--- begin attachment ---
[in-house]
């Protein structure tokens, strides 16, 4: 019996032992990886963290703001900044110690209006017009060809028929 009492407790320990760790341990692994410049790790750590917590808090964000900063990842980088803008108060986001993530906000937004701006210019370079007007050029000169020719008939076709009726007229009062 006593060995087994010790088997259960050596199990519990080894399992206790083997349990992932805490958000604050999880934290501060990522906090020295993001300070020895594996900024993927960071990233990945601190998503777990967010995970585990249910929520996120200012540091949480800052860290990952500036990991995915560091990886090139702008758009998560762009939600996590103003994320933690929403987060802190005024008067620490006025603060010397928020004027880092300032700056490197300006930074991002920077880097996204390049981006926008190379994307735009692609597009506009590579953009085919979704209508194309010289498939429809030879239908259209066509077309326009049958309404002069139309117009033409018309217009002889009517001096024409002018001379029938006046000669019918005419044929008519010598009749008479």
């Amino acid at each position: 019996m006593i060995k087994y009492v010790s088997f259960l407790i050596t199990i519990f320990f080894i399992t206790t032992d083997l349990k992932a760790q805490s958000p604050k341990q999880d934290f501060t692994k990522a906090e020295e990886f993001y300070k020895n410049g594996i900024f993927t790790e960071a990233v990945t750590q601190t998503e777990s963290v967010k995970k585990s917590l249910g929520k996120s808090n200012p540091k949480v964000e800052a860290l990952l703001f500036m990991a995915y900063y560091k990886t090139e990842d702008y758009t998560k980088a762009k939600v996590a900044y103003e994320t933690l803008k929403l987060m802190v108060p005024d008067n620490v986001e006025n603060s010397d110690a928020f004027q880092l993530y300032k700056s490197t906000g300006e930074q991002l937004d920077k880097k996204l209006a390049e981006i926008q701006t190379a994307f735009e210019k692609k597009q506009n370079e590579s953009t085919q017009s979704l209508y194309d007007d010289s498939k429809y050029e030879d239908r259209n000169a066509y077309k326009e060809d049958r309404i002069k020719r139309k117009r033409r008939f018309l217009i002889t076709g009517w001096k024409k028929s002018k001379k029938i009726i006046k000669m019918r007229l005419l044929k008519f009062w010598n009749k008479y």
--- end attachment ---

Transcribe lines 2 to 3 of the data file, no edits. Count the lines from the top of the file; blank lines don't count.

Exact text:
């Protein structure tokens, strides 16, 4: 019996032992990886963290703001900044110690209006017009060809028929 009492407790320990760790341990692994410049790790750590917590808090964000900063990842980088803008108060986001993530906000937004701006210019370079007007050029000169020719008939076709009726007229009062 006593060995087994010790088997259960050596199990519990080894399992206790083997349990992932805490958000604050999880934290501060990522906090020295993001300070020895594996900024993927960071990233990945601190998503777990967010995970585990249910929520996120200012540091949480800052860290990952500036990991995915560091990886090139702008758009998560762009939600996590103003994320933690929403987060802190005024008067620490006025603060010397928020004027880092300032700056490197300006930074991002920077880097996204390049981006926008190379994307735009692609597009506009590579953009085919979704209508194309010289498939429809030879239908259209066509077309326009049958309404002069139309117009033409018309217009002889009517001096024409002018001379029938006046000669019918005419044929008519010598009749008479």
């Amino acid at each position: 019996m006593i060995k087994y009492v010790s088997f259960l407790i050596t199990i519990f320990f080894i399992t206790t032992d083997l349990k992932a760790q805490s958000p604050k341990q999880d934290f501060t692994k990522a906090e020295e990886f993001y300070k020895n410049g594996i900024f993927t790790e960071a990233v990945t750590q601190t998503e777990s963290v967010k995970k585990s917590l249910g929520k996120s808090n200012p540091k949480v964000e800052a860290l990952l703001f500036m990991a995915y900063y560091k990886t090139e990842d702008y758009t998560k980088a762009k939600v996590a900044y103003e994320t933690l803008k929403l987060m802190v108060p005024d008067n620490v986001e006025n603060s010397d110690a928020f004027q880092l993530y300032k700056s490197t906000g300006e930074q991002l937004d920077k880097k996204l209006a390049e981006i926008q701006t190379a994307f735009e210019k692609k597009q506009n370079e590579s953009t085919q017009s979704l209508y194309d007007d010289s498939k429809y050029e030879d239908r259209n000169a066509y077309k326009e060809d049958r309404i002069k020719r139309k117009r033409r008939f018309l217009i002889t076709g009517w001096k024409k028929s002018k001379k029938i009726i006046k000669m019918r007229l005419l044929k008519f009062w010598n009749k008479y």